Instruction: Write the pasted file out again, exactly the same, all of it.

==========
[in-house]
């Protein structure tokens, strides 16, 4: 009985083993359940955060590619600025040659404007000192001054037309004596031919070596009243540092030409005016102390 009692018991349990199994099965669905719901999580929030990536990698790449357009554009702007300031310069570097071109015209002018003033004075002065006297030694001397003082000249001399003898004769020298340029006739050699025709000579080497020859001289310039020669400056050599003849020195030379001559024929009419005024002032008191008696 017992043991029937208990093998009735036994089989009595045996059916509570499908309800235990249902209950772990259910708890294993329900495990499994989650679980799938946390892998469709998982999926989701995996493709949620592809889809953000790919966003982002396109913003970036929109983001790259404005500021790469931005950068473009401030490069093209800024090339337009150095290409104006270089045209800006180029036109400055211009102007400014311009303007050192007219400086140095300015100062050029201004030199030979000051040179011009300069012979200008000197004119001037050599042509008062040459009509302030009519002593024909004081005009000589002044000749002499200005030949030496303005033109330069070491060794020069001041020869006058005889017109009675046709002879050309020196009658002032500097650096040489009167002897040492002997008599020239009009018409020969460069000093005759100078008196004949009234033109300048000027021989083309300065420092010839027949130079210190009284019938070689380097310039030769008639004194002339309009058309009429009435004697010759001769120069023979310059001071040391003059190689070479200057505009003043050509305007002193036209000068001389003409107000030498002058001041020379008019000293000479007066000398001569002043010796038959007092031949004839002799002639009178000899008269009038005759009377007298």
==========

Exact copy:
[in-house]
């Protein structure tokens, strides 16, 4: 009985083993359940955060590619600025040659404007000192001054037309004596031919070596009243540092030409005016102390 009692018991349990199994099965669905719901999580929030990536990698790449357009554009702007300031310069570097071109015209002018003033004075002065006297030694001397003082000249001399003898004769020298340029006739050699025709000579080497020859001289310039020669400056050599003849020195030379001559024929009419005024002032008191008696 017992043991029937208990093998009735036994089989009595045996059916509570499908309800235990249902209950772990259910708890294993329900495990499994989650679980799938946390892998469709998982999926989701995996493709949620592809889809953000790919966003982002396109913003970036929109983001790259404005500021790469931005950068473009401030490069093209800024090339337009150095290409104006270089045209800006180029036109400055211009102007400014311009303007050192007219400086140095300015100062050029201004030199030979000051040179011009300069012979200008000197004119001037050599042509008062040459009509302030009519002593024909004081005009000589002044000749002499200005030949030496303005033109330069070491060794020069001041020869006058005889017109009675046709002879050309020196009658002032500097650096040489009167002897040492002997008599020239009009018409020969460069000093005759100078008196004949009234033109300048000027021989083309300065420092010839027949130079210190009284019938070689380097310039030769008639004194002339309009058309009429009435004697010759001769120069023979310059001071040391003059190689070479200057505009003043050509305007002193036209000068001389003409107000030498002058001041020379008019000293000479007066000398001569002043010796038959007092031949004839002799002639009178000899008269009038005759009377007298």